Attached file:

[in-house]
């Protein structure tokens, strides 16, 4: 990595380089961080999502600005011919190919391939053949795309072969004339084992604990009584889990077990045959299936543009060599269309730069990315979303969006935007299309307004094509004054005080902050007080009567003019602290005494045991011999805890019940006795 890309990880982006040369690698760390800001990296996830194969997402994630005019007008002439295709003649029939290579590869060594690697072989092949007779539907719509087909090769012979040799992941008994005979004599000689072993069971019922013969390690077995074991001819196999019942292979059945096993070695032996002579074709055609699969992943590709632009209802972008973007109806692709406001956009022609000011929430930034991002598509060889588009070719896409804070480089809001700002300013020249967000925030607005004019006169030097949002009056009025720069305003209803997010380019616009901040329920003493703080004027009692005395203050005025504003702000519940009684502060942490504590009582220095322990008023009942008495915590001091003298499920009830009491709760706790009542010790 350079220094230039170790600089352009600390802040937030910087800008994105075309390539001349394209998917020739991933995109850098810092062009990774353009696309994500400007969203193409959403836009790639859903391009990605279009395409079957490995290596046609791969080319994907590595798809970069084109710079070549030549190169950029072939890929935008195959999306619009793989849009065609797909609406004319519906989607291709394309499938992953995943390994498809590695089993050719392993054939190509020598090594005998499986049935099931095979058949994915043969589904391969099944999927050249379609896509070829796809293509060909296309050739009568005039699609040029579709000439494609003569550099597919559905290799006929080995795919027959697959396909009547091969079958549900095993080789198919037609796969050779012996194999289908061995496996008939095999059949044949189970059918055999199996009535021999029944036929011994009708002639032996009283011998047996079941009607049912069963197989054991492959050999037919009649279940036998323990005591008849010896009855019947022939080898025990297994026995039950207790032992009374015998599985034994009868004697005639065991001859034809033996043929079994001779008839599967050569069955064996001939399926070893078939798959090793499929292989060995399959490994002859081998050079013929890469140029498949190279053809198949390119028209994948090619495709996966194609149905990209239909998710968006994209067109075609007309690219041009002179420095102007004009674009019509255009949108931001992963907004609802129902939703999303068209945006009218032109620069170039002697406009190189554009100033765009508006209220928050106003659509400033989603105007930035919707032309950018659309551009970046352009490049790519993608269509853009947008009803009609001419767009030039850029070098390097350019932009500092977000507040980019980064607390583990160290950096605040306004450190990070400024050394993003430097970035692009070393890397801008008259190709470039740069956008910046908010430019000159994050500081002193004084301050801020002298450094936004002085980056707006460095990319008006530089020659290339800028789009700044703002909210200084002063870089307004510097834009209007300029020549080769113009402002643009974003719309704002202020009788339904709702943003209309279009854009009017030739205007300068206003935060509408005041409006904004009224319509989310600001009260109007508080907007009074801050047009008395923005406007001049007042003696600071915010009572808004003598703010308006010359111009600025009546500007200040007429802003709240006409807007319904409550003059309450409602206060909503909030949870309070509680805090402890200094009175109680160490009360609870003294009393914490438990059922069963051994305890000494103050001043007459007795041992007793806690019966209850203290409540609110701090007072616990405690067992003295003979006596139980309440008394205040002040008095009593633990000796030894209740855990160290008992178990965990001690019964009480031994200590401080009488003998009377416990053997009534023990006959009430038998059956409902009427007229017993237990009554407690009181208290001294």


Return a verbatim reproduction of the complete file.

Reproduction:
[in-house]
């Protein structure tokens, strides 16, 4: 990595380089961080999502600005011919190919391939053949795309072969004339084992604990009584889990077990045959299936543009060599269309730069990315979303969006935007299309307004094509004054005080902050007080009567003019602290005494045991011999805890019940006795 890309990880982006040369690698760390800001990296996830194969997402994630005019007008002439295709003649029939290579590869060594690697072989092949007779539907719509087909090769012979040799992941008994005979004599000689072993069971019922013969390690077995074991001819196999019942292979059945096993070695032996002579074709055609699969992943590709632009209802972008973007109806692709406001956009022609000011929430930034991002598509060889588009070719896409804070480089809001700002300013020249967000925030607005004019006169030097949002009056009025720069305003209803997010380019616009901040329920003493703080004027009692005395203050005025504003702000519940009684502060942490504590009582220095322990008023009942008495915590001091003298499920009830009491709760706790009542010790 350079220094230039170790600089352009600390802040937030910087800008994105075309390539001349394209998917020739991933995109850098810092062009990774353009696309994500400007969203193409959403836009790639859903391009990605279009395409079957490995290596046609791969080319994907590595798809970069084109710079070549030549190169950029072939890929935008195959999306619009793989849009065609797909609406004319519906989607291709394309499938992953995943390994498809590695089993050719392993054939190509020598090594005998499986049935099931095979058949994915043969589904391969099944999927050249379609896509070829796809293509060909296309050739009568005039699609040029579709000439494609003569550099597919559905290799006929080995795919027959697959396909009547091969079958549900095993080789198919037609796969050779012996194999289908061995496996008939095999059949044949189970059918055999199996009535021999029944036929011994009708002639032996009283011998047996079941009607049912069963197989054991492959050999037919009649279940036998323990005591008849010896009855019947022939080898025990297994026995039950207790032992009374015998599985034994009868004697005639065991001859034809033996043929079994001779008839599967050569069955064996001939399926070893078939798959090793499929292989060995399959490994002859081998050079013929890469140029498949190279053809198949390119028209994948090619495709996966194609149905990209239909998710968006994209067109075609007309690219041009002179420095102007004009674009019509255009949108931001992963907004609802129902939703999303068209945006009218032109620069170039002697406009190189554009100033765009508006209220928050106003659509400033989603105007930035919707032309950018659309551009970046352009490049790519993608269509853009947008009803009609001419767009030039850029070098390097350019932009500092977000507040980019980064607390583990160290950096605040306004450190990070400024050394993003430097970035692009070393890397801008008259190709470039740069956008910046908010430019000159994050500081002193004084301050801020002298450094936004002085980056707006460095990319008006530089020659290339800028789009700044703002909210200084002063870089307004510097834009209007300029020549080769113009402002643009974003719309704002202020009788339904709702943003209309279009854009009017030739205007300068206003935060509408005041409006904004009224319509989310600001009260109007508080907007009074801050047009008395923005406007001049007042003696600071915010009572808004003598703010308006010359111009600025009546500007200040007429802003709240006409807007319904409550003059309450409602206060909503909030949870309070509680805090402890200094009175109680160490009360609870003294009393914490438990059922069963051994305890000494103050001043007459007795041992007793806690019966209850203290409540609110701090007072616990405690067992003295003979006596139980309440008394205040002040008095009593633990000796030894209740855990160290008992178990965990001690019964009480031994200590401080009488003998009377416990053997009534023990006959009430038998059956409902009427007229017993237990009554407690009181208290001294």